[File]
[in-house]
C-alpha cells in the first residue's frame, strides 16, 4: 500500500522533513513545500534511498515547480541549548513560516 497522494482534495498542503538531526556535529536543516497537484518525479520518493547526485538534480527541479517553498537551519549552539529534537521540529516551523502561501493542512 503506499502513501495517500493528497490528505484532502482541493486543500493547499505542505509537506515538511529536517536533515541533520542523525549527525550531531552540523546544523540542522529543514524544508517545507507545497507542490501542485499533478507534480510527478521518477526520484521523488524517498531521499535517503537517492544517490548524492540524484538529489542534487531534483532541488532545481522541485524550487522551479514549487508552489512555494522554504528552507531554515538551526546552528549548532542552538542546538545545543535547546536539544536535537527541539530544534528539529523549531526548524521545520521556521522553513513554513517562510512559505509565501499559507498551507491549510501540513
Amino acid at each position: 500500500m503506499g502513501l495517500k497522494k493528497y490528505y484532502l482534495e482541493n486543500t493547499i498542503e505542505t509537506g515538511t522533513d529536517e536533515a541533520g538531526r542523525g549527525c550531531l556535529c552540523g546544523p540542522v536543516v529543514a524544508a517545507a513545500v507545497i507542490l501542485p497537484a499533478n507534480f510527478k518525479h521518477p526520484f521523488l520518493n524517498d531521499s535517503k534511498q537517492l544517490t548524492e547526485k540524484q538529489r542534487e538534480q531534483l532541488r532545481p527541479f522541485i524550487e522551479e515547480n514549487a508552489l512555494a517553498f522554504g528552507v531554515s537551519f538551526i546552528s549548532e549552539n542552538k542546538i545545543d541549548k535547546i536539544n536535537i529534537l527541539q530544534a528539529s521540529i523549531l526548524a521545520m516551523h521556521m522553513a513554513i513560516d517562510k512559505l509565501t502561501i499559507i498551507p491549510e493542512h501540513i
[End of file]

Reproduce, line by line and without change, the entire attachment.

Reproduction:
[in-house]
C-alpha cells in the first residue's frame, strides 16, 4: 500500500522533513513545500534511498515547480541549548513560516 497522494482534495498542503538531526556535529536543516497537484518525479520518493547526485538534480527541479517553498537551519549552539529534537521540529516551523502561501493542512 503506499502513501495517500493528497490528505484532502482541493486543500493547499505542505509537506515538511529536517536533515541533520542523525549527525550531531552540523546544523540542522529543514524544508517545507507545497507542490501542485499533478507534480510527478521518477526520484521523488524517498531521499535517503537517492544517490548524492540524484538529489542534487531534483532541488532545481522541485524550487522551479514549487508552489512555494522554504528552507531554515538551526546552528549548532542552538542546538545545543535547546536539544536535537527541539530544534528539529523549531526548524521545520521556521522553513513554513517562510512559505509565501499559507498551507491549510501540513
Amino acid at each position: 500500500m503506499g502513501l495517500k497522494k493528497y490528505y484532502l482534495e482541493n486543500t493547499i498542503e505542505t509537506g515538511t522533513d529536517e536533515a541533520g538531526r542523525g549527525c550531531l556535529c552540523g546544523p540542522v536543516v529543514a524544508a517545507a513545500v507545497i507542490l501542485p497537484a499533478n507534480f510527478k518525479h521518477p526520484f521523488l520518493n524517498d531521499s535517503k534511498q537517492l544517490t548524492e547526485k540524484q538529489r542534487e538534480q531534483l532541488r532545481p527541479f522541485i524550487e522551479e515547480n514549487a508552489l512555494a517553498f522554504g528552507v531554515s537551519f538551526i546552528s549548532e549552539n542552538k542546538i545545543d541549548k535547546i536539544n536535537i529534537l527541539q530544534a528539529s521540529i523549531l526548524a521545520m516551523h521556521m522553513a513554513i513560516d517562510k512559505l509565501t502561501i499559507i498551507p491549510e493542512h501540513i